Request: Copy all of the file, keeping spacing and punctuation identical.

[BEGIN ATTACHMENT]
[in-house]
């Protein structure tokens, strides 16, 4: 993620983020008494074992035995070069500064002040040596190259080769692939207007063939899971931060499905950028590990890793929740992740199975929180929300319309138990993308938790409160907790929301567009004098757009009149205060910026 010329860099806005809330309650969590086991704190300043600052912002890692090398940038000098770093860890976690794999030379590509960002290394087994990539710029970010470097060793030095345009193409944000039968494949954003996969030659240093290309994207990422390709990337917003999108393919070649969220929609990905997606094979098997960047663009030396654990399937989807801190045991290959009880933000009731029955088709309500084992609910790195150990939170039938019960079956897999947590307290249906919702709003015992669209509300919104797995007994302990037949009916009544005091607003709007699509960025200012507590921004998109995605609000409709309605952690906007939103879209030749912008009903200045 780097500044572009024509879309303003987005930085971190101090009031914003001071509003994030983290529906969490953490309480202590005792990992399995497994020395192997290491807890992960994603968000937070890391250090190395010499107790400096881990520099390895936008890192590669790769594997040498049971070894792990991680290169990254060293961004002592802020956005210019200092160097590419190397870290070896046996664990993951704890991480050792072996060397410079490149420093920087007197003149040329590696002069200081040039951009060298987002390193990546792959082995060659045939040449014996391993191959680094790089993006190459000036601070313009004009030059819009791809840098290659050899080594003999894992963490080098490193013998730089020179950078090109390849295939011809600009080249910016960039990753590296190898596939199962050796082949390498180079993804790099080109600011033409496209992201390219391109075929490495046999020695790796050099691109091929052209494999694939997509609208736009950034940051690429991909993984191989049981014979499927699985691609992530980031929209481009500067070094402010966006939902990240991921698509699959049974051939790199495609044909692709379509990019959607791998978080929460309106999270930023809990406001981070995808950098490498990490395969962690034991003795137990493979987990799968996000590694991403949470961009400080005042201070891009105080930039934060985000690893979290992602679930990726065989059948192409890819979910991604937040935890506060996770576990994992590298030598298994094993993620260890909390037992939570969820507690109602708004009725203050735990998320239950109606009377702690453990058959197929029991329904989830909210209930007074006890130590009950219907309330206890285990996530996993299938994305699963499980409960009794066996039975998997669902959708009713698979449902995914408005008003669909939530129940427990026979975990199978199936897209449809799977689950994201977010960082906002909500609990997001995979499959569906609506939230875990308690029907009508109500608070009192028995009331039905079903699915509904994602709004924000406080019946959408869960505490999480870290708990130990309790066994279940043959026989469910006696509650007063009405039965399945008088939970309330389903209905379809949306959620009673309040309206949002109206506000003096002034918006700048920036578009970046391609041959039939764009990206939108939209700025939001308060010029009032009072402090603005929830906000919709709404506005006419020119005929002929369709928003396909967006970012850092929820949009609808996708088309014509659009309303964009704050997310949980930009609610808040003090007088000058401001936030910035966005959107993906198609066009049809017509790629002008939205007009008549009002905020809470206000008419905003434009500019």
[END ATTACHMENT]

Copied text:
[in-house]
């Protein structure tokens, strides 16, 4: 993620983020008494074992035995070069500064002040040596190259080769692939207007063939899971931060499905950028590990890793929740992740199975929180929300319309138990993308938790409160907790929301567009004098757009009149205060910026 010329860099806005809330309650969590086991704190300043600052912002890692090398940038000098770093860890976690794999030379590509960002290394087994990539710029970010470097060793030095345009193409944000039968494949954003996969030659240093290309994207990422390709990337917003999108393919070649969220929609990905997606094979098997960047663009030396654990399937989807801190045991290959009880933000009731029955088709309500084992609910790195150990939170039938019960079956897999947590307290249906919702709003015992669209509300919104797995007994302990037949009916009544005091607003709007699509960025200012507590921004998109995605609000409709309605952690906007939103879209030749912008009903200045 780097500044572009024509879309303003987005930085971190101090009031914003001071509003994030983290529906969490953490309480202590005792990992399995497994020395192997290491807890992960994603968000937070890391250090190395010499107790400096881990520099390895936008890192590669790769594997040498049971070894792990991680290169990254060293961004002592802020956005210019200092160097590419190397870290070896046996664990993951704890991480050792072996060397410079490149420093920087007197003149040329590696002069200081040039951009060298987002390193990546792959082995060659045939040449014996391993191959680094790089993006190459000036601070313009004009030059819009791809840098290659050899080594003999894992963490080098490193013998730089020179950078090109390849295939011809600009080249910016960039990753590296190898596939199962050796082949390498180079993804790099080109600011033409496209992201390219391109075929490495046999020695790796050099691109091929052209494999694939997509609208736009950034940051690429991909993984191989049981014979499927699985691609992530980031929209481009500067070094402010966006939902990240991921698509699959049974051939790199495609044909692709379509990019959607791998978080929460309106999270930023809990406001981070995808950098490498990490395969962690034991003795137990493979987990799968996000590694991403949470961009400080005042201070891009105080930039934060985000690893979290992602679930990726065989059948192409890819979910991604937040935890506060996770576990994992590298030598298994094993993620260890909390037992939570969820507690109602708004009725203050735990998320239950109606009377702690453990058959197929029991329904989830909210209930007074006890130590009950219907309330206890285990996530996993299938994305699963499980409960009794066996039975998997669902959708009713698979449902995914408005008003669909939530129940427990026979975990199978199936897209449809799977689950994201977010960082906002909500609990997001995979499959569906609506939230875990308690029907009508109500608070009192028995009331039905079903699915509904994602709004924000406080019946959408869960505490999480870290708990130990309790066994279940043959026989469910006696509650007063009405039965399945008088939970309330389903209905379809949306959620009673309040309206949002109206506000003096002034918006700048920036578009970046391609041959039939764009990206939108939209700025939001308060010029009032009072402090603005929830906000919709709404506005006419020119005929002929369709928003396909967006970012850092929820949009609808996708088309014509659009309303964009704050997310949980930009609610808040003090007088000058401001936030910035966005959107993906198609066009049809017509790629002008939205007009008549009002905020809470206000008419905003434009500019």